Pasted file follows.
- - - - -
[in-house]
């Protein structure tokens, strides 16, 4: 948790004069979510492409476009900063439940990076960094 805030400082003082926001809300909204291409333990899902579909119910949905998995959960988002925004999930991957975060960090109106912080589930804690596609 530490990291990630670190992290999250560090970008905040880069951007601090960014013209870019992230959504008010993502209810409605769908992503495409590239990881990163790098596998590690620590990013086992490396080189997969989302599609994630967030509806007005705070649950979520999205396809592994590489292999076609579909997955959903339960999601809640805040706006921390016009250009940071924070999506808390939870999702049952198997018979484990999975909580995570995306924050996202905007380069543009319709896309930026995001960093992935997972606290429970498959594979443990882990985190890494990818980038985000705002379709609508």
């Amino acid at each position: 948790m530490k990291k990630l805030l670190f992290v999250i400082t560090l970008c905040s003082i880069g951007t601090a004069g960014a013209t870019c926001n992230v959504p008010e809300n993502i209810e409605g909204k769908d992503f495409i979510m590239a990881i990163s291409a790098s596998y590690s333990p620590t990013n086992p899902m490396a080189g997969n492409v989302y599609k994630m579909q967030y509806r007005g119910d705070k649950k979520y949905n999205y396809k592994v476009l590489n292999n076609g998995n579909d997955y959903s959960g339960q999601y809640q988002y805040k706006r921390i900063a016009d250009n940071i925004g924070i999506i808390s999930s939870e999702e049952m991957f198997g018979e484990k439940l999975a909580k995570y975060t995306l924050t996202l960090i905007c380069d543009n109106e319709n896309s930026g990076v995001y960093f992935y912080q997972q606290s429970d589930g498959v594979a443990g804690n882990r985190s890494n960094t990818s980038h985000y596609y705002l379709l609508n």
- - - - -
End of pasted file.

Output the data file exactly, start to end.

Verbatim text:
[in-house]
């Protein structure tokens, strides 16, 4: 948790004069979510492409476009900063439940990076960094 805030400082003082926001809300909204291409333990899902579909119910949905998995959960988002925004999930991957975060960090109106912080589930804690596609 530490990291990630670190992290999250560090970008905040880069951007601090960014013209870019992230959504008010993502209810409605769908992503495409590239990881990163790098596998590690620590990013086992490396080189997969989302599609994630967030509806007005705070649950979520999205396809592994590489292999076609579909997955959903339960999601809640805040706006921390016009250009940071924070999506808390939870999702049952198997018979484990999975909580995570995306924050996202905007380069543009319709896309930026995001960093992935997972606290429970498959594979443990882990985190890494990818980038985000705002379709609508």
């Amino acid at each position: 948790m530490k990291k990630l805030l670190f992290v999250i400082t560090l970008c905040s003082i880069g951007t601090a004069g960014a013209t870019c926001n992230v959504p008010e809300n993502i209810e409605g909204k769908d992503f495409i979510m590239a990881i990163s291409a790098s596998y590690s333990p620590t990013n086992p899902m490396a080189g997969n492409v989302y599609k994630m579909q967030y509806r007005g119910d705070k649950k979520y949905n999205y396809k592994v476009l590489n292999n076609g998995n579909d997955y959903s959960g339960q999601y809640q988002y805040k706006r921390i900063a016009d250009n940071i925004g924070i999506i808390s999930s939870e999702e049952m991957f198997g018979e484990k439940l999975a909580k995570y975060t995306l924050t996202l960090i905007c380069d543009n109106e319709n896309s930026g990076v995001y960093f992935y912080q997972q606290s429970d589930g498959v594979a443990g804690n882990r985190s890494n960094t990818s980038h985000y596609y705002l379709l609508n």